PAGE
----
In 1987, the Way of St. James was named as the first European Cultural Route by the Council of Europe (UNESCO). The popularity of the Way of St. James has increased steadily since then. The website of UNESCO goes on further to say “There is no comparable Christian pilgrimage route of such extent and continuity anywhere in Europe: the other two pilgrimage routes, to Jerusalem and Rome, are only recognizable in a very fragmentary fashion… It passes through five Comunidades Autónomas and 166 towns and villages, and it includes over 1,800 buildings of historic interest; in many cases the modern road runs parallel to the ancient route.” In 2013, 215,880 pilgrims were registered with Santiago de Compestela as completing at least a 100 km trek to the church, 4.7% of which were US Citizens (the spikes are due to Jubilee years). The most popular arrival months are May through September, where the number of pilgrims ranged from 25 to 46 thousand in 2013. In comparison, April last year saw only 11,533 pilgrims arrive at Santiago de Compostela. Furthermore, the Northern Route has only about 1 pilgrim for every 11 on the French way (13,393 pilgrims vs. 151,761  pilgrims in 2013).

Number of pilgrims on the Way of St. James since 1988

The Reason

Officially, the church requires each pilgrim that wishes to receive a Compestela or certificado to select between three different reasons for their pilgrimage: “Religious”, “Religious and other” or “Other”. However, it may be more beneficial to seek out the reasons from the pilgrims themselves. Many set off with the intent of a spiritual connection. Others, like the German comedian Hape Kerkeling, have used it as a road to self discovery. Still others, like Brazilian author Paul0 Coehlo, found universal platitudes about the human experience. If you are looking for further reading, try I’m Off Then: Losing and Finding Myself on the Camino de Santiago by Kerkeling or The Pilgrimage (Plus) by Coehlo.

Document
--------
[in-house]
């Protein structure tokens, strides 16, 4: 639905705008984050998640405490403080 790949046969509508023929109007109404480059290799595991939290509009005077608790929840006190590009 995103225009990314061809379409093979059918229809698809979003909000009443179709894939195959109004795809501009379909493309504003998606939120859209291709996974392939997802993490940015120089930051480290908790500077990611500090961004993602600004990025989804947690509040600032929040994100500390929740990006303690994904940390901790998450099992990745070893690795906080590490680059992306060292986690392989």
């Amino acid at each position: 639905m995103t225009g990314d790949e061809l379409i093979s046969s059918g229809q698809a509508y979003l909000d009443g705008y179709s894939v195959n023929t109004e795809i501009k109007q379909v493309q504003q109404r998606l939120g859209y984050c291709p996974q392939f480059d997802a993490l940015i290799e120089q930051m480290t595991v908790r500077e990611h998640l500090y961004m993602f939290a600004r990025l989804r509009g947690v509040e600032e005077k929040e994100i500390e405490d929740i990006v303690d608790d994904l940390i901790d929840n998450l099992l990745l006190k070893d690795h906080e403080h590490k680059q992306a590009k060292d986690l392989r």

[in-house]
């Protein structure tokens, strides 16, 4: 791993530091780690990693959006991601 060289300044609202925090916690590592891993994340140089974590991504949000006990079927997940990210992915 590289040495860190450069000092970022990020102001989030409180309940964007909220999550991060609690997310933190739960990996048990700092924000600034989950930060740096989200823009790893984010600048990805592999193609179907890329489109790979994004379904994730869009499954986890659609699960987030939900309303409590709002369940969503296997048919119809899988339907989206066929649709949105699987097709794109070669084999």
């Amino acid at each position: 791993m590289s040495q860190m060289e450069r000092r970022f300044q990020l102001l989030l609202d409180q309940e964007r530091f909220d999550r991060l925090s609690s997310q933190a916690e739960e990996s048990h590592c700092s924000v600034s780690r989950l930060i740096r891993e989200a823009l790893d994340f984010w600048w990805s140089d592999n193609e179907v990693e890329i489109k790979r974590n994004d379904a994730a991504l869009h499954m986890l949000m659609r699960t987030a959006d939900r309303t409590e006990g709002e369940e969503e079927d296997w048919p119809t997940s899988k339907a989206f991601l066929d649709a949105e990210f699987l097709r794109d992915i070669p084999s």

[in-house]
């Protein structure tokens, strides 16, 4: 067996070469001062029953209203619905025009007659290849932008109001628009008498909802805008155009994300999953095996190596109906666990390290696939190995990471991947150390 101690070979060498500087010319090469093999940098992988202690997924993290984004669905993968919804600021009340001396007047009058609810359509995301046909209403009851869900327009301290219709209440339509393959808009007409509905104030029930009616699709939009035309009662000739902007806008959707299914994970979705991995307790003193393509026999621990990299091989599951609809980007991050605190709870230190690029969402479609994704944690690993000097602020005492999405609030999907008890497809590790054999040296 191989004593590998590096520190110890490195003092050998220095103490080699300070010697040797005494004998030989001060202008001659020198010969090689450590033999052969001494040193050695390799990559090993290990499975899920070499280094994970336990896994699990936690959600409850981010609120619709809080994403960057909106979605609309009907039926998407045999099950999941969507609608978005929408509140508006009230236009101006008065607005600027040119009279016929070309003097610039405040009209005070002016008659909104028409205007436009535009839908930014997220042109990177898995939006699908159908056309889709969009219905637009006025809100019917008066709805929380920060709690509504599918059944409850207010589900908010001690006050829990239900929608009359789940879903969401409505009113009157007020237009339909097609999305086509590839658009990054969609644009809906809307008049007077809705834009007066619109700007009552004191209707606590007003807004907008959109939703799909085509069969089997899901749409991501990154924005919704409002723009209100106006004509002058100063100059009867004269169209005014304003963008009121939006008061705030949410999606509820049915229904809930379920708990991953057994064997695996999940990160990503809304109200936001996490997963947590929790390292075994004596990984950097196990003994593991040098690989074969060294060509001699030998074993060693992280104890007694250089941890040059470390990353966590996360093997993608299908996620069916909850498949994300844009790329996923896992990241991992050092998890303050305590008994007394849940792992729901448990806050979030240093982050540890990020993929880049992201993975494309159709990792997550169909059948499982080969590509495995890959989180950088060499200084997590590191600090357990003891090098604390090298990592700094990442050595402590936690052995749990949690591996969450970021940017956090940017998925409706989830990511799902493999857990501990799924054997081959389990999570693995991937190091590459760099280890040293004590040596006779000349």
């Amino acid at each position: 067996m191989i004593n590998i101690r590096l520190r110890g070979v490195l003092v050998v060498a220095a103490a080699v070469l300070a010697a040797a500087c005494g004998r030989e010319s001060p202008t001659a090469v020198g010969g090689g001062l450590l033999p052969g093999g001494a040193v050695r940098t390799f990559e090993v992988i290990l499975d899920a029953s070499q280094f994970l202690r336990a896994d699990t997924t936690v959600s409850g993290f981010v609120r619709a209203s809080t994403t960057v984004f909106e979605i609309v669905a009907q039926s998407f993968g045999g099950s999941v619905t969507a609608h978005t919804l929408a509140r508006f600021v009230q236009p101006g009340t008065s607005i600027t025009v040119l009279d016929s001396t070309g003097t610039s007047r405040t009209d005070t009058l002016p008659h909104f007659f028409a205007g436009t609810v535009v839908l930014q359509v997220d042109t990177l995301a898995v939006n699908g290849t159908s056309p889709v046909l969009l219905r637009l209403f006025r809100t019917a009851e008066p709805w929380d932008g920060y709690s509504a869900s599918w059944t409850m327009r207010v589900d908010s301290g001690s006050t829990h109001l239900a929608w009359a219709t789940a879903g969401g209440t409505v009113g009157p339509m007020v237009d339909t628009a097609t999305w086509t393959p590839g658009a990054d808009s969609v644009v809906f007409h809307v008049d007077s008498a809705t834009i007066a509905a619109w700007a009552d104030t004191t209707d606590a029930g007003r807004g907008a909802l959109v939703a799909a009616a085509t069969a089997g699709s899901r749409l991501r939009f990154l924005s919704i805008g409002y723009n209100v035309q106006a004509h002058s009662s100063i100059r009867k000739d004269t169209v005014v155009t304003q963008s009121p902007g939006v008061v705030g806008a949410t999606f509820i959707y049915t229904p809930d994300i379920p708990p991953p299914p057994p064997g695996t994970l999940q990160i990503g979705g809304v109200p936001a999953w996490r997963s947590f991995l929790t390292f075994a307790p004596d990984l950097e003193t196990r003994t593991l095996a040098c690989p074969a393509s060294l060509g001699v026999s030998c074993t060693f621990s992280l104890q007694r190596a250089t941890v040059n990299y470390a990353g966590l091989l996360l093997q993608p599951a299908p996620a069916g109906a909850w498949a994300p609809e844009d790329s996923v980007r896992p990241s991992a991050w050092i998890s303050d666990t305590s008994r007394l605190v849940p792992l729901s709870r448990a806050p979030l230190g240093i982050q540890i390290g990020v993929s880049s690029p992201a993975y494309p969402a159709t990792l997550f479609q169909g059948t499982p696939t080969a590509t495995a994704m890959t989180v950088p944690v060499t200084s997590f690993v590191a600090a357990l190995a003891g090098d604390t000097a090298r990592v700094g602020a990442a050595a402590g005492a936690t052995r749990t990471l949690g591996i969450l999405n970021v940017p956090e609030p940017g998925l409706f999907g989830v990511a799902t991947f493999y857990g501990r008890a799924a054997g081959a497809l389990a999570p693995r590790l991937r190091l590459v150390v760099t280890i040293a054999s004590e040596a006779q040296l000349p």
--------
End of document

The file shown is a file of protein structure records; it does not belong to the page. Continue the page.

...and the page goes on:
“The Camino becomes a walking meditation, you feel in tune with nature and I myself felt protected (by god) You learn to ‘go with the flow’ and not so much impose your own will on the happenings of the day. you start to realize a lot of your worries are your own making.” Mark Shea

“My pilgrimage can be interpreted as a parable of my path through life. It was a difficult birth – which is literally true in my case. At the beginning of the route – and in my childhood – I had trouble hitting my stride. Until the middle of my path through life, no matter how many positive experiences I enjoyed, I experienced many twists and turns that sometimes threw me off-course. But at about the midpoint of my journey, I started moving cheerfully toward my destination. It almost seems as though the Camino has seen fit to grant me a little peek into my future. Serenity might be a goal worth pursuing.” Hape Kerkeling

‘We must never stop dreaming. Dreams provide nourishment for the soul, just as a meal does for the body.’ “We always have a tendency to see those things that do not exist and to be blind to the great lessons that are right there before our eyes.” “When in doubt, just take the next small step” Paulo Coehlo

Follow my Path on el Camino de Santiago

In March, I will be walking over 500 miles in 35 days on the Northern Way. Pretty pumped to get started. Click Subscribe to get updates of my adventure.
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About the Author: Andrew Delmenhorst
Originally a cheesehead from Wisconsin, Andrew has lived and worked in Europe for over 6 years. He came to Germany under the guise of obtaining a European MBA from the Mannheim Business School (he really wanted to satisfy his wanderlust). After the program, he worked five years for a large Multinational company, putting in the hours during the week so that he could travel on the weekend. He speaks English and German (Some people say he speaks more of a Denglish), has traveled to 28 countries and has lived in six of them.  One of his travel goals is to attend every World Cup until he dies. He currently writes full-time for Passport Chronicles and calls Brussels, Belgium his home when he is not on the road.

The Challenge

Whatever the reason for completing the Way of St. James, you should inform yourself on the physical requirements before you set-off. Below is a short video that gives a good idea of the physical task that awaits those along el Camino de Compostela.